Kunkel highlighted some of the climate trends researchers are seeing and what we can expect to see in the coming years. There are varying levels of confidence in the number of extreme weather events where anthropogenic warming has played a contributing factor, he said, noting that the ones experts are most confident in are those events that are directly related to temperature and, in turn, to the amount of water vapor in the atmosphere.

“Atmospheric water vapor content is a strong function of temperature, and as the oceans warm up the amount of water vapor in the atmosphere has been increasing, and that is expected to continue if the oceans continue to warm,” Kunkel said.

Looking at global temperatures over the past recorded 140 years, Kunkel drew attention to the “stair step” increase in global temperatures that began in the 1980s. That trend is continuing as we begin the current decade, he added.

As a result of this warming, Kunkel said, it is expected that there will be a decrease in the amount of snowfall in much of the United States; however, there may be an increase in snowfall in the northern areas of North America due to the increased moisture in the atmosphere.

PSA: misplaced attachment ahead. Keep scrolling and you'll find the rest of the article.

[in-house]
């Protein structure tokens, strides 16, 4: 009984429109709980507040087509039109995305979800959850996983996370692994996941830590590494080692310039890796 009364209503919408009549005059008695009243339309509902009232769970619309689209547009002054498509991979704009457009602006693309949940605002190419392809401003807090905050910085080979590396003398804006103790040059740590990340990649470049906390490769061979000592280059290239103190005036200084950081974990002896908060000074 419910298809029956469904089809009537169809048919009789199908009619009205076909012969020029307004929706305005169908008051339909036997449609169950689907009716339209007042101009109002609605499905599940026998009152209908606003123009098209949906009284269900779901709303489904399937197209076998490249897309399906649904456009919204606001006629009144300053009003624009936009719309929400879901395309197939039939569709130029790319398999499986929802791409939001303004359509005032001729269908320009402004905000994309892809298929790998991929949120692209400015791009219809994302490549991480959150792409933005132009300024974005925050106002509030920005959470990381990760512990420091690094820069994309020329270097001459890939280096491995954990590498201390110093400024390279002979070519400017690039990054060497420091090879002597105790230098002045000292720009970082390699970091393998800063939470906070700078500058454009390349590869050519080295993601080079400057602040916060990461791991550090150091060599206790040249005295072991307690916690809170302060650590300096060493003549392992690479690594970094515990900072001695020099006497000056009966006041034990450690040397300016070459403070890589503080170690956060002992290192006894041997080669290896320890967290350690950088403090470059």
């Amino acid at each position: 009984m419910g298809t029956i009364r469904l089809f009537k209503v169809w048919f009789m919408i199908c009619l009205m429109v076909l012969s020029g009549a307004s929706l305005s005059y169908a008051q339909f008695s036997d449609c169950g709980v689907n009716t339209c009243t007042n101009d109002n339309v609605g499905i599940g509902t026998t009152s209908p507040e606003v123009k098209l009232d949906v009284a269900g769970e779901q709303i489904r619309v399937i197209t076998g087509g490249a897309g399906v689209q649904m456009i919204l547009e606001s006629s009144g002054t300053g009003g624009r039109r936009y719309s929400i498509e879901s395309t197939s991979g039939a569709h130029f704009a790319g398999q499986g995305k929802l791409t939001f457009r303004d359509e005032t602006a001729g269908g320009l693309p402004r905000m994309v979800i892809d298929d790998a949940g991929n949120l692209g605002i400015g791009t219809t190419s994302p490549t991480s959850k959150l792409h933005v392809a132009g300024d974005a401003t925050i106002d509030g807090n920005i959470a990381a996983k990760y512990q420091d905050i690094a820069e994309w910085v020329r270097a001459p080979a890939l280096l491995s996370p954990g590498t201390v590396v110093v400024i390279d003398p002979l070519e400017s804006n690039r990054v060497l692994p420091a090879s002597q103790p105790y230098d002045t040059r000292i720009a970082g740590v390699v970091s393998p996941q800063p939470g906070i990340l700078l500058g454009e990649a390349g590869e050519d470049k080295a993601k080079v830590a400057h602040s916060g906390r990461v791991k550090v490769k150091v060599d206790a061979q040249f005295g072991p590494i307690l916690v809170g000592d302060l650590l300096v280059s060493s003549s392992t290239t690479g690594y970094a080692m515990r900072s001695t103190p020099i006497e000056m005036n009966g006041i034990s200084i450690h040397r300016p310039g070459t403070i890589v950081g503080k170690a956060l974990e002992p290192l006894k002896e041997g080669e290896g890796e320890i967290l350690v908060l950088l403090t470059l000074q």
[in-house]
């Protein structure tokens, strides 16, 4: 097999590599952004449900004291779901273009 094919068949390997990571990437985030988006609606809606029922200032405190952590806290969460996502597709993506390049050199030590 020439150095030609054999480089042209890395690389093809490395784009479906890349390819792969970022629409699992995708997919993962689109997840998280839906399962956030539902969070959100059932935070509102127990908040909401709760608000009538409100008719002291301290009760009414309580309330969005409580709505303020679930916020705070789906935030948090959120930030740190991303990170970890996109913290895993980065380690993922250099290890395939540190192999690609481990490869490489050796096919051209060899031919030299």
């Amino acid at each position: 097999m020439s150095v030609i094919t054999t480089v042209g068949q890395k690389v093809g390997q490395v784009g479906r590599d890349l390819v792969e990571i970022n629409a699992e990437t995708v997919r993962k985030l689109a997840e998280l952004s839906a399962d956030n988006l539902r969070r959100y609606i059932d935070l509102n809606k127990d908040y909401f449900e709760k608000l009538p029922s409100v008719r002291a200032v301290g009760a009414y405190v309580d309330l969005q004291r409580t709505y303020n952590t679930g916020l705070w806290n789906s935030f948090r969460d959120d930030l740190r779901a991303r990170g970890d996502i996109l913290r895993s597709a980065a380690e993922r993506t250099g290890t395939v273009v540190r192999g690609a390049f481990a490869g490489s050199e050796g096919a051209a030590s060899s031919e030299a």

It is also expected that extreme heat events during the summer months will become more frequent, particularly in the American Southwest. “The frequency and the intensity of the heat in the Southwest since the year 2000 is unprecedented,” Kunkel said.

Another trend Kunkel is seeing is an increase in extreme precipitation events, driven primarily by water vapor content in the atmosphere. “The impact on flooding is a little bit less certain, simply because drier soils are likely to become more common in the future, and that could mute the runoff from heavy precipitation,” he noted.